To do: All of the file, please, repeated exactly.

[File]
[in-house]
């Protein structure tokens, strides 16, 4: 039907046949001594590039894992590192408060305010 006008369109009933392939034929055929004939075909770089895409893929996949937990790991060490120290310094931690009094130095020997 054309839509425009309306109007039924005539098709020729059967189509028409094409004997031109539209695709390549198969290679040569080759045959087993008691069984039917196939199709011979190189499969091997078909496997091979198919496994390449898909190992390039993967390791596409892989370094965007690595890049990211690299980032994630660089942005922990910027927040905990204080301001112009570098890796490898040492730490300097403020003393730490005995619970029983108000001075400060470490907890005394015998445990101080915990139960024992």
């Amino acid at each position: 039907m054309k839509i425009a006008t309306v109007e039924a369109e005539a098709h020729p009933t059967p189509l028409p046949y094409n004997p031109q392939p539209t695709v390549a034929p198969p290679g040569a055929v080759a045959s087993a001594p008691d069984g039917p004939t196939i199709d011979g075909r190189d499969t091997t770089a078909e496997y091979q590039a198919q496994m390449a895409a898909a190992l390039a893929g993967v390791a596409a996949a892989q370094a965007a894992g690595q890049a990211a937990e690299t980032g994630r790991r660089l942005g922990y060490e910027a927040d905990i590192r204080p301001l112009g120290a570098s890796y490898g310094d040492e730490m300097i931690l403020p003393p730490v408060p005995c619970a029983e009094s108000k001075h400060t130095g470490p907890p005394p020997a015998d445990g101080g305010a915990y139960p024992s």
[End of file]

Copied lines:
[in-house]
């Protein structure tokens, strides 16, 4: 039907046949001594590039894992590192408060305010 006008369109009933392939034929055929004939075909770089895409893929996949937990790991060490120290310094931690009094130095020997 054309839509425009309306109007039924005539098709020729059967189509028409094409004997031109539209695709390549198969290679040569080759045959087993008691069984039917196939199709011979190189499969091997078909496997091979198919496994390449898909190992390039993967390791596409892989370094965007690595890049990211690299980032994630660089942005922990910027927040905990204080301001112009570098890796490898040492730490300097403020003393730490005995619970029983108000001075400060470490907890005394015998445990101080915990139960024992």
């Amino acid at each position: 039907m054309k839509i425009a006008t309306v109007e039924a369109e005539a098709h020729p009933t059967p189509l028409p046949y094409n004997p031109q392939p539209t695709v390549a034929p198969p290679g040569a055929v080759a045959s087993a001594p008691d069984g039917p004939t196939i199709d011979g075909r190189d499969t091997t770089a078909e496997y091979q590039a198919q496994m390449a895409a898909a190992l390039a893929g993967v390791a596409a996949a892989q370094a965007a894992g690595q890049a990211a937990e690299t980032g994630r790991r660089l942005g922990y060490e910027a927040d905990i590192r204080p301001l112009g120290a570098s890796y490898g310094d040492e730490m300097i931690l403020p003393p730490v408060p005995c619970a029983e009094s108000k001075h400060t130095g470490p907890p005394p020997a015998d445990g101080g305010a915990y139960p024992s």